When I am not listening to classical music, often I am instead listening to go-go, the dance music native to, and unique to, the DMV. (I will allow Wikipedia to introduce the music to the curious.) “Okay,” you are thinking, “but your blog is called DMV Classical, so why should your readers care about go-go?” Well, the large institutions of classical music seem all aflutter about what to do to increase audience engagement, and I would venture that no audience excels the go-go audience in its engagement with its chosen music.
Despite near-zero levels of corporate investment, and despite advertising so marginal that even the best listings of go-go concerts are in part compilations of flyers posted hither and yon in the DMV, go-go bands pack houses seven nights a week. Though commercial recordings of go-go have never taken off, bootlegs of live shows (aka PA tapes, even when in CD or .zip form) circulate like beneficial viruses. Partisans eagerly debate go-go issues on the Internet and around town. (Just a week ago, on the Red Line, I heard two young women discussing which of their two high schools had the realest go-go concerts.)
Even nonparticipating residents of the DMV are never far from the go-go swing: Driving, biking, or walking around the city (especially south of Florida Ave./U Street and east of 16th), you will hear go-go music coming out of car stereos, cranked-up headphones, apartment windows, and even (further east and south) at backyard barbeques during the summertime, wafting into the breeze. Palaces of culture like the Kennedy Center, I am guessing, desperately seek such ubiquity in the minds of their target audience.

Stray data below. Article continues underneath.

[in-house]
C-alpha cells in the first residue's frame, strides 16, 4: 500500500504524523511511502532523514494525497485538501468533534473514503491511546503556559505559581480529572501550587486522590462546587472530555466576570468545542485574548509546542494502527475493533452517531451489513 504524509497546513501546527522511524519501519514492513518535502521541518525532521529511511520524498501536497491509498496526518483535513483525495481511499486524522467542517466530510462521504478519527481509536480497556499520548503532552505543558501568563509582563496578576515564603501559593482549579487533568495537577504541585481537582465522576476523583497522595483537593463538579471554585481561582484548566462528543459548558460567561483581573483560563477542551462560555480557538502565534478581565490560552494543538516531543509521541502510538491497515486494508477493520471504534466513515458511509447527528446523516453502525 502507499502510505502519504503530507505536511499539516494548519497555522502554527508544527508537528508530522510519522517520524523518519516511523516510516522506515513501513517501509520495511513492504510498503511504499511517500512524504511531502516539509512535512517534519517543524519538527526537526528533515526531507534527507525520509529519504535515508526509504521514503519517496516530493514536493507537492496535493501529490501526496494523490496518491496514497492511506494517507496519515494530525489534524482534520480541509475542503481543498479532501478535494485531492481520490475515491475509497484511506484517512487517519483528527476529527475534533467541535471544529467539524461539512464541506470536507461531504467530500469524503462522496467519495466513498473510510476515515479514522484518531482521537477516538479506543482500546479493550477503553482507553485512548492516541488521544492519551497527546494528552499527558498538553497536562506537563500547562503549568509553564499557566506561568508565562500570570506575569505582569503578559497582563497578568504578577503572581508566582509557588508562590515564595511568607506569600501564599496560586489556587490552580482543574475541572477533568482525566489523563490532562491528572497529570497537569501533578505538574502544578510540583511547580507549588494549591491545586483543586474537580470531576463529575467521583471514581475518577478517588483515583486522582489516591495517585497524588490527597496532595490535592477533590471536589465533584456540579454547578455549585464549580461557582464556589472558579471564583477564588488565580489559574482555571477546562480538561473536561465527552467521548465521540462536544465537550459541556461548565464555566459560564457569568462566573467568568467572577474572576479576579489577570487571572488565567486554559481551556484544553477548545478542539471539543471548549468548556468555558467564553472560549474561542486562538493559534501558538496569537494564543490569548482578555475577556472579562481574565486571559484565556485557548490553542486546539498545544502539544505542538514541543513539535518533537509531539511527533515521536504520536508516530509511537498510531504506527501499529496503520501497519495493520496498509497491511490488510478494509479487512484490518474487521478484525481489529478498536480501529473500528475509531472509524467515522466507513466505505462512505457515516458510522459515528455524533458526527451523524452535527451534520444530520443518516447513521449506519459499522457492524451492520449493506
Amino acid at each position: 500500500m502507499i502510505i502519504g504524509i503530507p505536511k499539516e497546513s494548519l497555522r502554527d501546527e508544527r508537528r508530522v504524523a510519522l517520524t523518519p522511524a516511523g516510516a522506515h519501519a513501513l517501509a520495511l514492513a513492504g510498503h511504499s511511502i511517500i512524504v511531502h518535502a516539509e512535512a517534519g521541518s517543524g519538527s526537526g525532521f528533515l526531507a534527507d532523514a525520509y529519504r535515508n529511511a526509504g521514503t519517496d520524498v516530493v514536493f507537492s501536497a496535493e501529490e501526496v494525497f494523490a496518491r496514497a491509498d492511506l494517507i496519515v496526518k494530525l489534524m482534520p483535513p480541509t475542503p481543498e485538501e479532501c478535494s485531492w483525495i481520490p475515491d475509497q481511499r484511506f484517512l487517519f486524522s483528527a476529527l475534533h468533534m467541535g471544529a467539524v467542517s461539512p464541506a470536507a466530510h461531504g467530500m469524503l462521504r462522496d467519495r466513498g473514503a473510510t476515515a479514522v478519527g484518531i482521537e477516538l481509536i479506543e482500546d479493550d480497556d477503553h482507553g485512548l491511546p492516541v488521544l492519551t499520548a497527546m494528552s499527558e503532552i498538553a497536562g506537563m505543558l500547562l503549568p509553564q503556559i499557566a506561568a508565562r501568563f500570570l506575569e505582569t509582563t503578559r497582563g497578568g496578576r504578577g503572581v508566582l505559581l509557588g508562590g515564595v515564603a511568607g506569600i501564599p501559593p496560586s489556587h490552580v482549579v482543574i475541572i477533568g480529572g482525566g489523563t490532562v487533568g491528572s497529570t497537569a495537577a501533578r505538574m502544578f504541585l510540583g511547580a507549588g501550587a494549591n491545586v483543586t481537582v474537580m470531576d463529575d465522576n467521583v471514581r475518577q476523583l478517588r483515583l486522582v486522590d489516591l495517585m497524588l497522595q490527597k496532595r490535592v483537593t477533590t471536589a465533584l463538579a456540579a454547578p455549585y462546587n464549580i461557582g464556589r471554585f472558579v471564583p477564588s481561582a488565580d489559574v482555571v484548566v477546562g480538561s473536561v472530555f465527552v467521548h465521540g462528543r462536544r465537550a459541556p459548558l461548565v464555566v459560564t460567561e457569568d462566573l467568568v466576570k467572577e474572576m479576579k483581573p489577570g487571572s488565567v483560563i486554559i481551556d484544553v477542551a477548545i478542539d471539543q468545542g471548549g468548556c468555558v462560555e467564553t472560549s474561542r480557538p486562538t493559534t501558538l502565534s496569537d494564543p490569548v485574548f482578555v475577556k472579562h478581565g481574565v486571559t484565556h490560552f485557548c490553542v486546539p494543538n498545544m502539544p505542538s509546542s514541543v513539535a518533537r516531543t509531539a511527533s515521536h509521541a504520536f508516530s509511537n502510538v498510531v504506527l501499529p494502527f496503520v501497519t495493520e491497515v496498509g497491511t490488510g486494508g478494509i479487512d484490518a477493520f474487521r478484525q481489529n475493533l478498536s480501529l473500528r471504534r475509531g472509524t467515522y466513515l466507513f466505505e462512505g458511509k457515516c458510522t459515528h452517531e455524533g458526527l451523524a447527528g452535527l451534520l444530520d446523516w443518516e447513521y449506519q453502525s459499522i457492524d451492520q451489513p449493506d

In addition, since go-go has survived without the commercial recording industry, it is exceptionally well-positioned to survive the precipitous decline of the commercial recording industry (which has, of course, affected classical music more than most genres).
Why go-go? In part, because go-go is amazing music. (If you think I’m wrong, please click on this link. How else can Richard Strauss sound so funky?) But classical music is amazing too (each in its own way, people). So we look further, and we quickly find a clue: The go-go concert experience, the rock of go-go’s continued vitality and viability, encourages and demands — indeed, could not survive without — the enthusiastic participation of the audience. This contrasts strongly with classical concerts, in which the audience often seems to be superfluous to the music-making.
Admittedly, often one will read quotes from classical musicians indicating that the crowd response shapes their performances. Here’s one from Hilary Hahn that I’m including just because I knew where to find it, not because it mentions Twitter and I’m courting Internet memes:
The problem [with tweeting during performances] is that acoustic performers rely on the audience’s attention and focus and can tell when the audience isn’t mentally present. Your listening is part of our interpretive process. If you’re not really listening, we’re not getting the feedback of energy from the hall, and then we might as well be practicing for a bunch of people peering in the window. It’s just not as interesting when the cycle of interpretation is broken.